K-Means Clustering in R Tutorial https://www.datacamp.com/community/tutorials/k-means-clustering-r
K-means Cluster Analysis https://uc-r.github.io/kmeans_clustering

https://search.r-project.org/CRAN/refmans/factoextra/html/fviz_nbclust.html

=-=-=-=-=-=-=-=-=-=-=-

library(factoextra)

library(cluster)

#Find the optimum Number of clusters

#Partitioning methods, such as k-means clustering require the users to specify the number of clusters to be #generated.
#fviz_nbclust(): Dertemines and visualize the optimal number of clusters using different methods: within cluster #sums of squares, average silhouette and gap statistics.
# one of the following is enough to tell us optimum k

#for visualization , the data frame (df)  is better to be a two column data frame because we can later visualize the clusters in a two dimensional space

factoextra::fviz_nbclust(x=df, FUNcluster = kmeans, method = “silhouette”)
factoextra::fviz_nbclust(x=df, FUNcluster = hcut, method = c(“silhouette”))
factoextra::fviz_nbclust(x=df, FUNcluster = kmeans, method = c(“silhouette”))
factoextra::fviz_nbclust(dx=f, FUNcluster = luster::pam, method = c(“silhouette”))
factoextra::fviz_nbclust(x=df, FUNcluster = cluster::clara, method = c(“silhouette”))

########################################################

#to visualize the clusters, create a distance matrix
DistanceMatrix<-factoextra::get_dist(df, method = “euclidean”)

#### ####################################

#create a Hierarchical cluster object
#method: one of
#”ward.D”, “ward.D2”, “single”, “complete”,
#”average” (= UPGMA), “mcquitty” (= WPGMA), “median” (= WPGMC) or “centroid” (= UPGMC).

 #stats::hclust  performs a hierarchical cluster analysis using a set of dissimilarities for the n objects being clustered. #1)Initially, each object is assigned to its own cluster and then the algorithm proceeds iteratively, #2) at each stage joining the two most similar clusters, # 3)continuing until there is just a single cluster. Hclustermodel<-stats::hclust(DistanceMatrix, method=”ward.D”) #cut it to K=2 #stats::cutree Cuts a Tree into Groups of Data is necessary for Hierarchical  Cluster Objects #it is at this step that a cluster is assigned to each point CutModel<-stats::cutree(Hclustermodel, k=2) #CutModel will contain the cluster each point belongs to CutModel # Visualizing plotting the cut cluster plot.new() #factoextra::fviz_cluster Can’t handle an object of class hclust  directly therefore we have to use the list (to pass the object) factoextra::fviz_cluster(list(data = df, cluster = CutModel))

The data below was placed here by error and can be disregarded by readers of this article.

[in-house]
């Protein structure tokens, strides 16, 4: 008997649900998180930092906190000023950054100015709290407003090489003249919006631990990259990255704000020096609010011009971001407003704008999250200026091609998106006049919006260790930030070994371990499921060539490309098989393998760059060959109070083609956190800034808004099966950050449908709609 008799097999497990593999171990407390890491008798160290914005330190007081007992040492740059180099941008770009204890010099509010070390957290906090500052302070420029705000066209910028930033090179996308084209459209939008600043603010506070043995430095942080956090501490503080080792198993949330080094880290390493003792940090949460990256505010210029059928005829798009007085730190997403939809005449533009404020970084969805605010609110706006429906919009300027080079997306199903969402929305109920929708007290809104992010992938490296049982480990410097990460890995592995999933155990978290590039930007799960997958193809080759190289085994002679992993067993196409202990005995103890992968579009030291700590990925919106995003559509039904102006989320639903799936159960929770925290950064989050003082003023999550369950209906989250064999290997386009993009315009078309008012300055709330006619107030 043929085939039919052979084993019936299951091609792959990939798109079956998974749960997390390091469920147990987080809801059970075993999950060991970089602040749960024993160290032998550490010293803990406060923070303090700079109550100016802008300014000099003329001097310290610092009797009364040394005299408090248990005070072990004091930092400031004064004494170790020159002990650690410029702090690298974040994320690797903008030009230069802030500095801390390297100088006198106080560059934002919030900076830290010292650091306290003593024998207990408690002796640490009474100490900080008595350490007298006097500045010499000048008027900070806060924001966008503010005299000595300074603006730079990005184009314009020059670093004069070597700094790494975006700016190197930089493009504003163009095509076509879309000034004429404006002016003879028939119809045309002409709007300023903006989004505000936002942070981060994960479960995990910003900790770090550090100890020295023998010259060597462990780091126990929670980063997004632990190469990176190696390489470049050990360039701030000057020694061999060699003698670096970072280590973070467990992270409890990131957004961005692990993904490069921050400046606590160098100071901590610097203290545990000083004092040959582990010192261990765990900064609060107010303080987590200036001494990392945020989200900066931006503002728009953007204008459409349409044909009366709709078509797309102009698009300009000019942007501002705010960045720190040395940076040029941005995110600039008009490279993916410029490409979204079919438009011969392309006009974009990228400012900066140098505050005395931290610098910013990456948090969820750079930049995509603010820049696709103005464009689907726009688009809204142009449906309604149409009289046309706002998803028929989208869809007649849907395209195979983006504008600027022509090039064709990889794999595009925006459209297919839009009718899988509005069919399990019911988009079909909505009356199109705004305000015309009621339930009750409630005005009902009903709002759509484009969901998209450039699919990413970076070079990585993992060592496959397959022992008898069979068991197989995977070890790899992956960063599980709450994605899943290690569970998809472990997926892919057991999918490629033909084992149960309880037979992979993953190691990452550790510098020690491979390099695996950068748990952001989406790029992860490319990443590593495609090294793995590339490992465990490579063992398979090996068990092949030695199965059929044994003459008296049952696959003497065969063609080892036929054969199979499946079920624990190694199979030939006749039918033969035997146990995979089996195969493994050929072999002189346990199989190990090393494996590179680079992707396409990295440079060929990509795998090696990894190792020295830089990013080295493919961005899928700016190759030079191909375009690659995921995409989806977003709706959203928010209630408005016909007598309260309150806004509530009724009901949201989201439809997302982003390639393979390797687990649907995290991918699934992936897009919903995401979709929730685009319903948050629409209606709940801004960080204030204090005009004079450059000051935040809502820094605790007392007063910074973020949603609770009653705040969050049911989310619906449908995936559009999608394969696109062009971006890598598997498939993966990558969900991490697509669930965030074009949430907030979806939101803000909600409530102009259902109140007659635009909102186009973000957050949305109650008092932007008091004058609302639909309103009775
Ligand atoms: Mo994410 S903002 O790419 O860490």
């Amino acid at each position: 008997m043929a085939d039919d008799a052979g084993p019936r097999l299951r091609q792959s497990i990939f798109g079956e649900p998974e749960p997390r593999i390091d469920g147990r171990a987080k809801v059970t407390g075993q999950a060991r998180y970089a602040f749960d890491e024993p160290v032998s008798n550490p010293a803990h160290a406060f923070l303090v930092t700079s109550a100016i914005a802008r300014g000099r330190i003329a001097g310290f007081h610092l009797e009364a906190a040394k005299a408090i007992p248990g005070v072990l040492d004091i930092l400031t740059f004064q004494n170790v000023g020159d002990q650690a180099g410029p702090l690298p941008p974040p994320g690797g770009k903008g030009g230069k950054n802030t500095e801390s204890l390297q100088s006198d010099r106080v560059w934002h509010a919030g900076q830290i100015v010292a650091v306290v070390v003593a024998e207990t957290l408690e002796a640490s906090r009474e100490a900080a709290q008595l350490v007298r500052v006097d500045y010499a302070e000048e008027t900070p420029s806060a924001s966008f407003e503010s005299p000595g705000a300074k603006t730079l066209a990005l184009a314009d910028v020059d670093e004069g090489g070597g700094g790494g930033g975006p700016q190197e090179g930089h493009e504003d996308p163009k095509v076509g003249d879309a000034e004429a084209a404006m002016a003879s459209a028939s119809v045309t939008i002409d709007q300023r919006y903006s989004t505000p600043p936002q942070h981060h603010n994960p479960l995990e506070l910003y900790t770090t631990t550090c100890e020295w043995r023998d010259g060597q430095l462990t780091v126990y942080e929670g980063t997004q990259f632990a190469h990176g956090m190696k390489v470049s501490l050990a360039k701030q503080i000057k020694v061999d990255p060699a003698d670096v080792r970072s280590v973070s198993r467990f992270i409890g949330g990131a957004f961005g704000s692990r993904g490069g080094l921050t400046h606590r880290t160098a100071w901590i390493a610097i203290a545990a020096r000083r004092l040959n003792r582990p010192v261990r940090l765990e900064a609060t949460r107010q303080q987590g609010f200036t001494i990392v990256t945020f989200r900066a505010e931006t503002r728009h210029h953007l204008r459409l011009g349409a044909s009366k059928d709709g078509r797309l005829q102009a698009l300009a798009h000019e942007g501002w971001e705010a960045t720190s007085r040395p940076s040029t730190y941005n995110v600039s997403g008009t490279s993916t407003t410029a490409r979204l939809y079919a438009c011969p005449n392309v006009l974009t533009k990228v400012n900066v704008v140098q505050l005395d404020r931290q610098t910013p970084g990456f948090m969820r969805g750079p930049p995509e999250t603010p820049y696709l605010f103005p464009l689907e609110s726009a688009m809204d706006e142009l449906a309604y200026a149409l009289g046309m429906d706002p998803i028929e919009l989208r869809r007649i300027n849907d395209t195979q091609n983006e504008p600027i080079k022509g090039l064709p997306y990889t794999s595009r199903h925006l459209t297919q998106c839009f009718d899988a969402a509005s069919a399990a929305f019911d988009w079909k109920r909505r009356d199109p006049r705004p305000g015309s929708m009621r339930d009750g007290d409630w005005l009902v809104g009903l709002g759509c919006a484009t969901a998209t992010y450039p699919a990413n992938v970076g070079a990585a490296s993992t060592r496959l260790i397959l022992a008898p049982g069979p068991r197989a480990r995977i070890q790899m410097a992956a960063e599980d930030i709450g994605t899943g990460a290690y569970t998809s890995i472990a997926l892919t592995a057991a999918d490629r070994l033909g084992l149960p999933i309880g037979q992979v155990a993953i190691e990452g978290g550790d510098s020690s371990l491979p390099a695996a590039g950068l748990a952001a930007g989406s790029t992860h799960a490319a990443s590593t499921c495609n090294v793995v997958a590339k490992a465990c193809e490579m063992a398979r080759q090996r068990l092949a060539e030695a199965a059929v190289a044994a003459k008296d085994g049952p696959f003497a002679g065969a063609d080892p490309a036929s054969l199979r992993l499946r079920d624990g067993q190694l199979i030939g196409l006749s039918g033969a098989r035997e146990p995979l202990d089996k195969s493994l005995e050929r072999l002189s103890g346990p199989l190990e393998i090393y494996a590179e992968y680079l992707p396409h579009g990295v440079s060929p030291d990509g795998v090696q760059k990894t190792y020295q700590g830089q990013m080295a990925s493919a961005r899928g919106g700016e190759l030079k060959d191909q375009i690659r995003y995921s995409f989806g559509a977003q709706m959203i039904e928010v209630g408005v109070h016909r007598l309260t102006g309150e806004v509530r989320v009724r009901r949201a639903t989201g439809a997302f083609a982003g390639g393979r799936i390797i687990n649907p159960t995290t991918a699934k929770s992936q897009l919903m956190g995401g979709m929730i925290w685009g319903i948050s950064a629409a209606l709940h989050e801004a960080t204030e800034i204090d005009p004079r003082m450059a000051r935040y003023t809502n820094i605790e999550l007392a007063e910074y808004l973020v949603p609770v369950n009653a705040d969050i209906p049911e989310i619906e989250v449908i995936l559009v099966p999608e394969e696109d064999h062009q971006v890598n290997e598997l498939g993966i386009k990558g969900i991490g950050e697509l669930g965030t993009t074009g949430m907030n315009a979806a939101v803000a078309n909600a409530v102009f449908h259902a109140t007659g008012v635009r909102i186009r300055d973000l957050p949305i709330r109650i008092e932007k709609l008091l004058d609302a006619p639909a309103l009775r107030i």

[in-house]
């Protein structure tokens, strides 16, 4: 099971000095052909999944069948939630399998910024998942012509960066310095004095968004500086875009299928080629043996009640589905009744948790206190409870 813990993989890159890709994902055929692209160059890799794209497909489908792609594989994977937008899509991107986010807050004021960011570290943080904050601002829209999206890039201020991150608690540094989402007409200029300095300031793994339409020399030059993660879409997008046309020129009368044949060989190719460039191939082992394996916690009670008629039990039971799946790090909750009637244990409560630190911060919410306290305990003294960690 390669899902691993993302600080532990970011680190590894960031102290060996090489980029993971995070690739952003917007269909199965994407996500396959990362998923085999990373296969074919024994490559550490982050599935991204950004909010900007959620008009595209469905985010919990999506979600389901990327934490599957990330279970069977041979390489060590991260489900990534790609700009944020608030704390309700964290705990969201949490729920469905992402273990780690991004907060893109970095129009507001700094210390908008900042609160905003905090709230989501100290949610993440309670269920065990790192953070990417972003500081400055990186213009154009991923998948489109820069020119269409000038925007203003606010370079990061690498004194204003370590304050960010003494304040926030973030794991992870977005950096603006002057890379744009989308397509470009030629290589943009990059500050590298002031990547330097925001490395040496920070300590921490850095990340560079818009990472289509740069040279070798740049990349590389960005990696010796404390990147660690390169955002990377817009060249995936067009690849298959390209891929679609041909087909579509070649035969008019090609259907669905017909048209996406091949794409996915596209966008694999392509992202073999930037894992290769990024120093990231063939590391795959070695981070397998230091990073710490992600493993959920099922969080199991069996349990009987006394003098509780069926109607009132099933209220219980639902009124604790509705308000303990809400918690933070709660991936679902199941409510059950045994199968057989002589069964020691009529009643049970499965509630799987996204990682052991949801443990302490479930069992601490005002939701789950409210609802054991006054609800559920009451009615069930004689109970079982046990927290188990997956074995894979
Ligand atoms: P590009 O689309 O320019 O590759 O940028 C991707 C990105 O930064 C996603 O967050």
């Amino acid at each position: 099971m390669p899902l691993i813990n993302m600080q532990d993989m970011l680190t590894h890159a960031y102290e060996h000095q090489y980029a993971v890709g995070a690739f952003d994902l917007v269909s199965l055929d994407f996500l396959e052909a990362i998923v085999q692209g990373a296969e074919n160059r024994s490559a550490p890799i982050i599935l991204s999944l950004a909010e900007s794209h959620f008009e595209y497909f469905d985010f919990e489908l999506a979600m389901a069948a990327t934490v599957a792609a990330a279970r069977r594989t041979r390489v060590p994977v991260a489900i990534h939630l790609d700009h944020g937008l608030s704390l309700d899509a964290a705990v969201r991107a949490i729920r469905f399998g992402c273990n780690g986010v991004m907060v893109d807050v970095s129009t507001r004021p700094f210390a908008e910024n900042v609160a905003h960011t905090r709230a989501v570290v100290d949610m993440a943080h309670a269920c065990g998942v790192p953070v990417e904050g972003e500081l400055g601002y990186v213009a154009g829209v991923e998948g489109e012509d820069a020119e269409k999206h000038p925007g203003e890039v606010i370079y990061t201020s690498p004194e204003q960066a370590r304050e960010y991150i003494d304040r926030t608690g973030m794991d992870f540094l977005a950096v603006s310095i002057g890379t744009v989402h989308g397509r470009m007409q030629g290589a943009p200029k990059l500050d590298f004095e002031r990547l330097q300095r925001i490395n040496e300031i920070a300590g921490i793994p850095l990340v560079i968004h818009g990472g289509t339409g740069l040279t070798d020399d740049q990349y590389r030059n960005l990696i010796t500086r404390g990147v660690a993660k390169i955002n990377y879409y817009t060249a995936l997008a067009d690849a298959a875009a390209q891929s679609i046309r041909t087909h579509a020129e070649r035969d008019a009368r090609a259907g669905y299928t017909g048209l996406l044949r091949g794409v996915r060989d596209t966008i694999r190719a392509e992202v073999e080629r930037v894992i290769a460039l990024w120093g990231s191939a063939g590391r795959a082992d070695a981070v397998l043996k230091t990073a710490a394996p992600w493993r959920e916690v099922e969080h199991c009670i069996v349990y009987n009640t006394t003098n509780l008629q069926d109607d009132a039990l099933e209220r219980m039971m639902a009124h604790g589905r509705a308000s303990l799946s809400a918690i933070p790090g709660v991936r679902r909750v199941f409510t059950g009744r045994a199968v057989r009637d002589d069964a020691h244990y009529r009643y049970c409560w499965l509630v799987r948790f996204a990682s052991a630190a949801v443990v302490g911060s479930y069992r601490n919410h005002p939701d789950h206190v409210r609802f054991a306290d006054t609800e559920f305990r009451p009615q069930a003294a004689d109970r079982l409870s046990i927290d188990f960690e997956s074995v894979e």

#### But it is better  to use hcut

#Computes Hierarchical Clustering and Cut the Tree

hcmodel <- factoextra::hcut(HCdfscaled, k = 10, hc_method = “complete”)

#Visualize clusters

factoextra::fviz_cluster(hcmodel,                          data = subset,                          geom = “point”,                          ellipse.type = “convex”,                          show.clust.cent = T)

#for hierarchical clustering, typically resulting from agnes() or diana()

### #Visualize the clusters

#object = an object of class “partition” created by the functions pam(),
#clara() or fanny() in cluster package;
#”kmeans” [in stats package];
#”dbscan” [in fpc package];
#”Mclust” [in mclust]; “hkmeans”,
#”eclust” [in factoextra].
#Possible value are also any list object with data and cluster components (e.g.: object = list(data = mydata, cluster = myclust)).

factoextra::fviz_cluster(object=Kmeans_result, data = df)

If there are more than two dimensions (variables)  in the data frame, `fviz_cluster` will perform principal component analysis (PCA) and plot the data points according to the first two principal components that explain the majority of the variance. https://uc-r.github.io/hc_clustering

https://uc-r.github.io/kmeans_clustering

https://stackoverflow.com/questions/65844978/caret-classification-thresholds